No more limits for CPU loads
Node.js 10.5 introduced worker threads and microjob is a tiny wrapper around them.
microjob helps you to spawn new threads with ease, just like calling an anonymous function, interfaced with promises and async/await mechanism.
A brief history of Node.js
Node.js is famous for its event loop, a powerful mechanism for handling I/O bound operations with high performance.
The early implementations of the asynchronous interface were carried out with callbacks, then they evolved into promises and finally into the well known async/await pattern.
Today, using Node.js for I/O loads is common, like HTTP requests, DB queries, file system calls, timers, tickers and so on, and of course Node.js is really powerful for these operations.
However, Node.js has always suffered from a lack of a good system to sustain heavy CPU loads.
CPU bound operations
But what are those “heavy CPU loads”?
Here’s a good explanation from a Quora answer:
- Search algorithms
- Video/Audio/Content conversion/compression algorithms
- Video streaming
- Graphics processing/rendering e.g games, videos
- Heavy mathematical computations like matrix multiplication, calculating factorials, finding prime numbers etc.
For these operations, Node.js has always suffered because of its nature: non-blocking single-threaded event-loop.
The main feature of Node.js is the event-loop, a mechanism where threads are spawned and handled underneath. However, this works only with asynchronous operations but the sync ones are executed on a single thread and there’s just one thread in execution at a time.
Meaning that if a long-running job gets executed, the main thread remains blocked until the execution is finished, blocking the whole system.
To prevent such inconvenience, Node.js supports multiprocessing but the context-switch between processes is expensive.
With version 10.5, Node.js shipped worker threads, multithreading in all of its splendor!
You can just spawn a new thread and let it handle those heavy CPU loads.
So, how does it work?
Worker threads come with the event interface and they can communicate with the main thread via message passing.
The example inside the docs is really self explaining.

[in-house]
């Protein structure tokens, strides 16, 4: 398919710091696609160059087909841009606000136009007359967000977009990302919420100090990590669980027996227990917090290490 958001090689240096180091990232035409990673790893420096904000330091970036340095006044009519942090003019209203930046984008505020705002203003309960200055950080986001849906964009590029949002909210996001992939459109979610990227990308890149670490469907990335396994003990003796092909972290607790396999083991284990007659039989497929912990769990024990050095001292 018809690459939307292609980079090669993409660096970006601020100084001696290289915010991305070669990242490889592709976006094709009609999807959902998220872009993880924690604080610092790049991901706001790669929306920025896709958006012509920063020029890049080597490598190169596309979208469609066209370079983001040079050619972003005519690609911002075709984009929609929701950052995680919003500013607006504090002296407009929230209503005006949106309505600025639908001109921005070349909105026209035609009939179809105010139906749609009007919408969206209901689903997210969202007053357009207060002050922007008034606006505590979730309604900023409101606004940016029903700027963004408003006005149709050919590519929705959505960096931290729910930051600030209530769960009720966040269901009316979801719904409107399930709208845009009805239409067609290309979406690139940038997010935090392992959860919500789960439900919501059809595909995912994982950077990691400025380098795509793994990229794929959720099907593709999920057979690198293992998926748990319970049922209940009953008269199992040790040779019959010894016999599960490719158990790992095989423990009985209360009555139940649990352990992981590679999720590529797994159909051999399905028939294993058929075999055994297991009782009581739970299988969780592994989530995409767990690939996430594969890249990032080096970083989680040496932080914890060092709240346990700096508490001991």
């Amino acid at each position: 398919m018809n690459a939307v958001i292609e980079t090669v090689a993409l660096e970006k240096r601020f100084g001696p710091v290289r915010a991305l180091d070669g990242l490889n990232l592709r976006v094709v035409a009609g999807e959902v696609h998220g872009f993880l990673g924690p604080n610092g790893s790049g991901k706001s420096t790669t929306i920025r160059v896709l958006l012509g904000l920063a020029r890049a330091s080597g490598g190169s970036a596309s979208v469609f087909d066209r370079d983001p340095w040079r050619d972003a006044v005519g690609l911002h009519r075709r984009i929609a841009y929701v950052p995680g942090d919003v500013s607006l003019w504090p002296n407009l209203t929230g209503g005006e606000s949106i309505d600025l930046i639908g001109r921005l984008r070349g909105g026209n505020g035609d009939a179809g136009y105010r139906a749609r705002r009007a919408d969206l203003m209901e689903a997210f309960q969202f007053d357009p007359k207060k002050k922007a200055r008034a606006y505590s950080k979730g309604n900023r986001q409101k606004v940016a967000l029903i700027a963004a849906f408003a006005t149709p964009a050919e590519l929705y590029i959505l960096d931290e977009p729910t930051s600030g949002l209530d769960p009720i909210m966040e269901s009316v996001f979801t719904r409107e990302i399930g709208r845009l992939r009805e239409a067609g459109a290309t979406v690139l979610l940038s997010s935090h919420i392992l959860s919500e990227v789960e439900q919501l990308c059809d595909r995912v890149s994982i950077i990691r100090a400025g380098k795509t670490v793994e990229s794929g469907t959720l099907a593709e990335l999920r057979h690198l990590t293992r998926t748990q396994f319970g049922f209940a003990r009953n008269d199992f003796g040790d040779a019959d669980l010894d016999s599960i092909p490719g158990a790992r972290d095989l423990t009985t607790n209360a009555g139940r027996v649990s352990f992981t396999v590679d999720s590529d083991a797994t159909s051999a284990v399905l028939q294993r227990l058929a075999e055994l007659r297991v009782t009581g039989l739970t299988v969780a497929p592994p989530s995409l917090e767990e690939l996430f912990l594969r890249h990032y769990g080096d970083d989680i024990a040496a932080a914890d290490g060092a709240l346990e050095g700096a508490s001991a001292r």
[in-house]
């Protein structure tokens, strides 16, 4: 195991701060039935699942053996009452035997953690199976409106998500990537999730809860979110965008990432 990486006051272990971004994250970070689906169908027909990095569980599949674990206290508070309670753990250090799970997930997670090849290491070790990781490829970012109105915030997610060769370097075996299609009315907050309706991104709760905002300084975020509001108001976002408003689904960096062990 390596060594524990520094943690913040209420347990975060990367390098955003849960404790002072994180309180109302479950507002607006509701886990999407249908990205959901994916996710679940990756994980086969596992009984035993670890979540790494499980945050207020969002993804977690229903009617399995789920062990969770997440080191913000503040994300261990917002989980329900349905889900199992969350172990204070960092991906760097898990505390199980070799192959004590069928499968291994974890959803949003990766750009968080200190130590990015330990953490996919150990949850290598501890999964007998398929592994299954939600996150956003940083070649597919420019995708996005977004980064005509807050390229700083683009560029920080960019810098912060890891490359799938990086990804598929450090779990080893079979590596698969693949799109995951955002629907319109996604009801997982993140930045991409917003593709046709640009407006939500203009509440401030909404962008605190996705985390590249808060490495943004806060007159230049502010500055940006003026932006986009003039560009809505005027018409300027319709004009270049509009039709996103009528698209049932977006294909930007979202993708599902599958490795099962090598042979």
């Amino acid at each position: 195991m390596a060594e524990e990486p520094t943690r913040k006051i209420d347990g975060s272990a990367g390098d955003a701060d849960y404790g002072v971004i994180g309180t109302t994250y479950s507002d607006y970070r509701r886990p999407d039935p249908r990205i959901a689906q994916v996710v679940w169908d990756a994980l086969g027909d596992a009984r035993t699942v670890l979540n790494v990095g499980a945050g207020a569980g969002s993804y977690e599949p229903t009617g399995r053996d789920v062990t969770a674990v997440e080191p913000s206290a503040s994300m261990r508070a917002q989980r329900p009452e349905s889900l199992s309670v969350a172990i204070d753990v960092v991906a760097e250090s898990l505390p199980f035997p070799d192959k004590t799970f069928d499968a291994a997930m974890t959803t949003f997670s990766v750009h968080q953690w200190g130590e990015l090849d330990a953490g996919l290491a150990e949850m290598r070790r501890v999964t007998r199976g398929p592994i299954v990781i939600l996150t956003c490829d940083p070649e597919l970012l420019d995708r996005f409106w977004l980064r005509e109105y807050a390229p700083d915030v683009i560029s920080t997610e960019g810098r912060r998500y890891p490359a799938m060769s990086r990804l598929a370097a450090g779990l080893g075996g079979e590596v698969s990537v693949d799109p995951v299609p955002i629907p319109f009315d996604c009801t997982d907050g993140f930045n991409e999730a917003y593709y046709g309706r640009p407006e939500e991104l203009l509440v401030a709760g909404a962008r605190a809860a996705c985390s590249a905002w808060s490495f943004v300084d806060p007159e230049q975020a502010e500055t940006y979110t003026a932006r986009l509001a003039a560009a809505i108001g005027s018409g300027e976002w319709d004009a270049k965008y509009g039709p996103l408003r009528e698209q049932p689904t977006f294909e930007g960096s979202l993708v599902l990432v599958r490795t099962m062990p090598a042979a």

Working with events and message passing is good with long-living jobs, where you need to have a running thread in background but what if I want to run just a one-shot function, carrying a heavy CPU load, in a separated thread?
In languages, such as GoLang, you can make it effortlessly with lightweight routines:
That fmt.Println is executed in a different thread with an anonymous function defined and invoked inline.
What if you can make it in the same way with Node.js’s worker threads?
And that’s why I’ve created microjob:
A tiny wrapper that allows you to work with async/await interface, skipping the boring part of instantiating a new thread and sync with it through events.
What’s under the hood?
microjob starts a new thread and sends the given function to it with the desired data, executing (evaluating) it in the specified context.
Meaning that you can do this magic pretty like you’d do in GoLang:
And you can actually pass custom data:
What about having async functions invoked inside the worker?
The future of microjob
microjob is evolving rapidly, due to users’ requests and the constant changing ecosystem of Node.js.
It’s having a good feedback from the community, earning something like 800+ stars on Github in the first week, scaling the Github Trending page.
Soon, microjob will have its own thread pool system, then it will be rewritten in Typescript and it will support CI/CD with unit testing.
Finally, I’m glad JS people are so interested in having multithreading in Node.js!